After gaining almost +10% this year, we expect EURUSD to strengthen further in 2021. While Eurozone continues to struggle with slow recovery and subdued inflation, the broad-based weakness in US dollar is anticipated to support the pair. As we mentioned in the previous report, we are bearish over US dollar due to dissipation of yield differential, Fed’s ultra accommodative policy outlook and loss of safe haven demand amidst hopes of global reflation. The euro is likely to benefit from these.
Just like other central banks, ECB implemented unprecedented easing measures shortly after the coronavirus pandemic hit the world. The Pandemic Emergency Purchase Program (PEPP), a temporary QE program launched in March, had an initial envelope of 750B euro. Its size was eventually increased to 1850B euro in December. Besides, the central bank tweaked conditions of TLTRO and APP (a more regular QE program launched after the 2007/08 global financial crisis) earlier this month in order to extend the stimulus to the public. However, these appear “mild”, compared to Fed’s QE infinity announced in March and the shift to average inflation targeting framework in September.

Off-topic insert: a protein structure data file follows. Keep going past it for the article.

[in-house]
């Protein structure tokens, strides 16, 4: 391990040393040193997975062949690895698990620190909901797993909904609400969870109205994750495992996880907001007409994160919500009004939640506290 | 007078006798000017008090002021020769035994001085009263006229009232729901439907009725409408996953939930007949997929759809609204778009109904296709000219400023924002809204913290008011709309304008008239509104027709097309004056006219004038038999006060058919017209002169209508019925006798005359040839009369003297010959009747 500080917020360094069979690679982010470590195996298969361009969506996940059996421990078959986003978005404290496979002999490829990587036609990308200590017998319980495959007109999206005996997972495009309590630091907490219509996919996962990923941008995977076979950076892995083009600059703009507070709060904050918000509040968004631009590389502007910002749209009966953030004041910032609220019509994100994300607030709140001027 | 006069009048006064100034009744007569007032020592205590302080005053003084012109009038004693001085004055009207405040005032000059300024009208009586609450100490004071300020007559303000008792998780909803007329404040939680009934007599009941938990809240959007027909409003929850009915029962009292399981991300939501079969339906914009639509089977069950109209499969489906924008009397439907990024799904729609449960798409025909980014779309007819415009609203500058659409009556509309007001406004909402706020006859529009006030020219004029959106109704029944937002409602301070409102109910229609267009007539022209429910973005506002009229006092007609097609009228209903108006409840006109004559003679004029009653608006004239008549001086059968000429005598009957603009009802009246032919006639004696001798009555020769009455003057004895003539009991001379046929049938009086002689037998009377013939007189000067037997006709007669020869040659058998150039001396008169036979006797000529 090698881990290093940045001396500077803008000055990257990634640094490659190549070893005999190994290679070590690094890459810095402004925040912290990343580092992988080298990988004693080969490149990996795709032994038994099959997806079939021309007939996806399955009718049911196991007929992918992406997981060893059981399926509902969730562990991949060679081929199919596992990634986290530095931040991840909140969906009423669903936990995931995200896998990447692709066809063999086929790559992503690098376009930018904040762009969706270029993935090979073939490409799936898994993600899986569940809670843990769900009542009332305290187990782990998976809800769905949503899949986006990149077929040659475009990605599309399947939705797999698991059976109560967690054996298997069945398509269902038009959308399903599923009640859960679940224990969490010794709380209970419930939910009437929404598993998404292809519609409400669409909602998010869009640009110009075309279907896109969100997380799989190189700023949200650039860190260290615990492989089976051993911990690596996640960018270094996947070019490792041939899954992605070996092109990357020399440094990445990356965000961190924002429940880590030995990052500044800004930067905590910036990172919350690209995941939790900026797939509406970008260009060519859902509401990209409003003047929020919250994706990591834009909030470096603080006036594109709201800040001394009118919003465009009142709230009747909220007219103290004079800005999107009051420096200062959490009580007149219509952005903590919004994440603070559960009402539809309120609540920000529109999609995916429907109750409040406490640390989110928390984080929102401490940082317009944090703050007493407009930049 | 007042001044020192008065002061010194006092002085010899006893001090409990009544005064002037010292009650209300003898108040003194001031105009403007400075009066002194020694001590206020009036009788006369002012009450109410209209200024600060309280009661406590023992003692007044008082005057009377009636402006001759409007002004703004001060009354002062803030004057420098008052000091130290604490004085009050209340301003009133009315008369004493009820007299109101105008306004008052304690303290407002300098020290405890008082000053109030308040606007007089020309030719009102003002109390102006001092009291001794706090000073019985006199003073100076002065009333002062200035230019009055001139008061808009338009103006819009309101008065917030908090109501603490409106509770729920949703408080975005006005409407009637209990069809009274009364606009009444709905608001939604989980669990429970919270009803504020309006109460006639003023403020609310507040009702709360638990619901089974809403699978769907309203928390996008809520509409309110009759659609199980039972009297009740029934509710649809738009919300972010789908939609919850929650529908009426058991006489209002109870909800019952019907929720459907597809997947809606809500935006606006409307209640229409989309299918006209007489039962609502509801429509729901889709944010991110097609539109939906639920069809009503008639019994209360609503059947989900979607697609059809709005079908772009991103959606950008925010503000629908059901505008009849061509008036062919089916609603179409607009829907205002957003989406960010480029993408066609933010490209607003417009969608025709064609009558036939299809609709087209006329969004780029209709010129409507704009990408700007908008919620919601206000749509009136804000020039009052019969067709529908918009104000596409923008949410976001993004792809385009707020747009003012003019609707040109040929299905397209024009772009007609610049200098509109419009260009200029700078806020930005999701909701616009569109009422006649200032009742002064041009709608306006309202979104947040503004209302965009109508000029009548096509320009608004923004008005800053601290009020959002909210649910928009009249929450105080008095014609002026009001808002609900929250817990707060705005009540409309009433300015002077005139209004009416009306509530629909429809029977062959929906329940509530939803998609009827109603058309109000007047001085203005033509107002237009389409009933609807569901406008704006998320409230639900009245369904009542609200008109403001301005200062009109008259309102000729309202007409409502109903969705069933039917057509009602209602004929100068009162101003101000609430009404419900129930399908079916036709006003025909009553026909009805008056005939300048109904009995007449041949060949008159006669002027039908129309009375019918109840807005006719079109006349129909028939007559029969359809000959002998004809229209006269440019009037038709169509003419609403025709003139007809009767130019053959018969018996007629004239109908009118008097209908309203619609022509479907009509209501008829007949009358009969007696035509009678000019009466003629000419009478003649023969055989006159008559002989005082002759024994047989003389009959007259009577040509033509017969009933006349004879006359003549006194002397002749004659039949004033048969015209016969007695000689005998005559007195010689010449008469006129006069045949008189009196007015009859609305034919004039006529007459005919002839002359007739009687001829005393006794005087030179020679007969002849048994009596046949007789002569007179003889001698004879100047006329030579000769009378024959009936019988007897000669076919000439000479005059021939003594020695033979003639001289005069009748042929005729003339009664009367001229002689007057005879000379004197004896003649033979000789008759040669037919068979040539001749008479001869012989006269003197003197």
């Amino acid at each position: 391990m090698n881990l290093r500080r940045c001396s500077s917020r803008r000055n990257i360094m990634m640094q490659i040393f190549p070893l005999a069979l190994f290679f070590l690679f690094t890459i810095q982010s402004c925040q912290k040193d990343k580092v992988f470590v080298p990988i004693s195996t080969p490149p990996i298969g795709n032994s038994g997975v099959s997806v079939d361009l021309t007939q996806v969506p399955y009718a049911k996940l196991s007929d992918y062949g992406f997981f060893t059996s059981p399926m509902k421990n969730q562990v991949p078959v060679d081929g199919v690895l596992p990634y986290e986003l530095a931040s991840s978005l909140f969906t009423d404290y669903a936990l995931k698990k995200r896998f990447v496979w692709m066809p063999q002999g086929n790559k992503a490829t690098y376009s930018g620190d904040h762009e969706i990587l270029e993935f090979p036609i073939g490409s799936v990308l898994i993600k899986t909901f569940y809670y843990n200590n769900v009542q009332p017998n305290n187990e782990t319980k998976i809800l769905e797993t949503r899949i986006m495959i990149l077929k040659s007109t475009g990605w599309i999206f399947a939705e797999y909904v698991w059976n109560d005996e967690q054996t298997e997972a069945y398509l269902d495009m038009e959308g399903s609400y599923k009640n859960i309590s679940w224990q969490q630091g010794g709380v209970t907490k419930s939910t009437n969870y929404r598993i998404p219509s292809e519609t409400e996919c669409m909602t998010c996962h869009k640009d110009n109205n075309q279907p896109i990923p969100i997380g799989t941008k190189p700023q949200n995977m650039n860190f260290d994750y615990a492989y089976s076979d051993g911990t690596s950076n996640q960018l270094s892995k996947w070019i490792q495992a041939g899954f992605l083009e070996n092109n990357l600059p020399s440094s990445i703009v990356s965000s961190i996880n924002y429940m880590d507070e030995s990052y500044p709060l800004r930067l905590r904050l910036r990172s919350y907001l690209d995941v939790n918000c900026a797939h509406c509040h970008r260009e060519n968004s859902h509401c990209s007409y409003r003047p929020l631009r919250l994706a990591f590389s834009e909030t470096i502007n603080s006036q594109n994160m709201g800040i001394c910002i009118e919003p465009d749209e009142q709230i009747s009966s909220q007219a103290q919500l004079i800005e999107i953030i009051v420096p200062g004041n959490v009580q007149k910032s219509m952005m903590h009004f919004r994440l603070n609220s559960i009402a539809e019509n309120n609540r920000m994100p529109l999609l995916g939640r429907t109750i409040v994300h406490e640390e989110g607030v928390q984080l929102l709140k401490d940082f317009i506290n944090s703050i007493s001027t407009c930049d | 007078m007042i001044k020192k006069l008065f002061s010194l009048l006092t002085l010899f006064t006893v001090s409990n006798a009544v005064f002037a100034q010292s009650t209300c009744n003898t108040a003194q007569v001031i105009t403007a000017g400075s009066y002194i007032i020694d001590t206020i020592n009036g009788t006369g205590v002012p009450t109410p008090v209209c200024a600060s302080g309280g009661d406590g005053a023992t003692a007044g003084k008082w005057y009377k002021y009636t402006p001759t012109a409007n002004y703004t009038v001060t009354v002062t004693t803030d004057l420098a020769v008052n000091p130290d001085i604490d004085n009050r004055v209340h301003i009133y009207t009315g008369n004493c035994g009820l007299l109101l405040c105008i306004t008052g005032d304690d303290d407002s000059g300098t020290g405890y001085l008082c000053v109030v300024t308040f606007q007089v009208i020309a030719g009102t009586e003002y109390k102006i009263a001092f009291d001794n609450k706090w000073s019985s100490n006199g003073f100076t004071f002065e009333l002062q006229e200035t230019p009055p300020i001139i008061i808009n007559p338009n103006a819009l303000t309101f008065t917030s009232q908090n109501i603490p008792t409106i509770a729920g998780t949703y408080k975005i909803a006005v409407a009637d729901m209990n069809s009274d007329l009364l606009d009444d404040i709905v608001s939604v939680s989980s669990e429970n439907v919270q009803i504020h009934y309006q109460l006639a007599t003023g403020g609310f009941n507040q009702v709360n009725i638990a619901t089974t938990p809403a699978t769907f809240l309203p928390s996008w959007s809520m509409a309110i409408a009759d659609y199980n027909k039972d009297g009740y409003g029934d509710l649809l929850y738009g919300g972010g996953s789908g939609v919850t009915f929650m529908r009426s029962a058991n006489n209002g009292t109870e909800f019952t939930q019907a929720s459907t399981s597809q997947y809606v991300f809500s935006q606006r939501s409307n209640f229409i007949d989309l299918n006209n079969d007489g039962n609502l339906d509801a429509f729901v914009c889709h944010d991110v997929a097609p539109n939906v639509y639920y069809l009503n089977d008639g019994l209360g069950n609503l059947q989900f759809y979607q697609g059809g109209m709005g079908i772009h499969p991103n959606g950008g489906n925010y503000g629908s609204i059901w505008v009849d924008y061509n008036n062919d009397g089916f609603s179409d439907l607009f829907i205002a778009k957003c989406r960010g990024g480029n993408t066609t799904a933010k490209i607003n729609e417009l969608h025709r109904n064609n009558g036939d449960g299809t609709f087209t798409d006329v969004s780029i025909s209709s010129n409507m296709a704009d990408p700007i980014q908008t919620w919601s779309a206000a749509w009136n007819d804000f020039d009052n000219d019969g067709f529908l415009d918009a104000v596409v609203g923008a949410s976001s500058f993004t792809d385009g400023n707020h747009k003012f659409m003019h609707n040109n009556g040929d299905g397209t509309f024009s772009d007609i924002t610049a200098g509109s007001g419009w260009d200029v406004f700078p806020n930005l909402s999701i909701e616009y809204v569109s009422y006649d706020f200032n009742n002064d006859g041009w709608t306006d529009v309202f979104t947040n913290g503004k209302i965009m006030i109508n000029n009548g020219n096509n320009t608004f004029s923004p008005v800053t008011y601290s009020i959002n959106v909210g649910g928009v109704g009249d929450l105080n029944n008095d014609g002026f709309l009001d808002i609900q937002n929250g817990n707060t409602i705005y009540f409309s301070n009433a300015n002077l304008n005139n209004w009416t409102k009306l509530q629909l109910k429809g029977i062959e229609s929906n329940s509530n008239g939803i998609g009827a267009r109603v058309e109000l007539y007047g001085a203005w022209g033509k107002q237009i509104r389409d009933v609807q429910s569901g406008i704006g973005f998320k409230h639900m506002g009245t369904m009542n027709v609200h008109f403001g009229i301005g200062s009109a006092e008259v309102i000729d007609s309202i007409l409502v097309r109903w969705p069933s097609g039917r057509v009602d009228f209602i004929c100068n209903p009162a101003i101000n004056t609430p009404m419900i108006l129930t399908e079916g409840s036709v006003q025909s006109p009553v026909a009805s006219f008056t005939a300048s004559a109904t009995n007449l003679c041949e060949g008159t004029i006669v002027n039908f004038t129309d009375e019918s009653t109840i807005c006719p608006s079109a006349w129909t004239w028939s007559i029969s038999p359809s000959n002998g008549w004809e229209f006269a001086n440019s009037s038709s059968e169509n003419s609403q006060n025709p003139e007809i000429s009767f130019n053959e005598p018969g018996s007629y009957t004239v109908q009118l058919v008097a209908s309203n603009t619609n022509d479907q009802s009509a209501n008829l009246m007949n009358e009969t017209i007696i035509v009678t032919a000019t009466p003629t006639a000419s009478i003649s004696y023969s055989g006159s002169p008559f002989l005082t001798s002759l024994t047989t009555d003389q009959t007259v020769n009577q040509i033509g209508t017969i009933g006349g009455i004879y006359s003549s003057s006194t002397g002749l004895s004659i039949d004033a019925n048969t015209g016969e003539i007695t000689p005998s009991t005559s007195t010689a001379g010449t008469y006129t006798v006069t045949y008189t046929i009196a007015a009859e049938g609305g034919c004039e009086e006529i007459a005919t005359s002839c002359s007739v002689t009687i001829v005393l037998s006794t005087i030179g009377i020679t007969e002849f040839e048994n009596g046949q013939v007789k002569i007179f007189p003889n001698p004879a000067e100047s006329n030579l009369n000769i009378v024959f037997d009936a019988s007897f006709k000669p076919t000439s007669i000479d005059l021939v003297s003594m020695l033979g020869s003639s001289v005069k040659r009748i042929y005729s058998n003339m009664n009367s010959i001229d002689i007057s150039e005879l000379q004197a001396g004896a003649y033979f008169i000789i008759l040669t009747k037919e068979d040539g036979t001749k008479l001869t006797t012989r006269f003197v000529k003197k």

The FOMC cut the Fed funds rate to a record low of 0-0.25% in March Compared to ECB’s leaving the policy rate unchanged, Fed’s 150-bps reduction has significantly narrowed US/ Eurozone yield differential, erasing much of incentive to long USD. On the surface, ECB’s deposit rate, staying at -0.5% since September 2019, is lower than the Fed funds rate. However, the chart below shows that US/Eurozone yield differential has been staying at the lowest level since 2015. The strong correlation between currency pairs and yield differentials signals that there could be more upside for EURUSD if yield differential narrows further.
There is nothing to be happy about if the underlying growth momentum of the Eurozone is considered alone. GDP expanded +12.5% w/w in 3Q20, following 2 consecutive months of contractions. However, resurgence of coronavirus cases and renewed restrictive measures should hamper recovery in 4Q20 and 1Q21. Inflation remains subdued with headline CPI in negative since August while core CPI slightly above 0%. Indeed, the ECB staff revised lower the GDP growth forecast for 2021, while inflation forecasts were downgraded quite significantly. However, the single currency is still likely to benefit from the global reflation theme next year. While it remains non-consensual as to whether there will be V-shaped and W-shaped economic recovery in the next year, following the sharp and abrupt recession this March, several indicators have suggested that the worst is behind us. This should bode well for the euro given the bloc’s exposure to international trade and demand from China.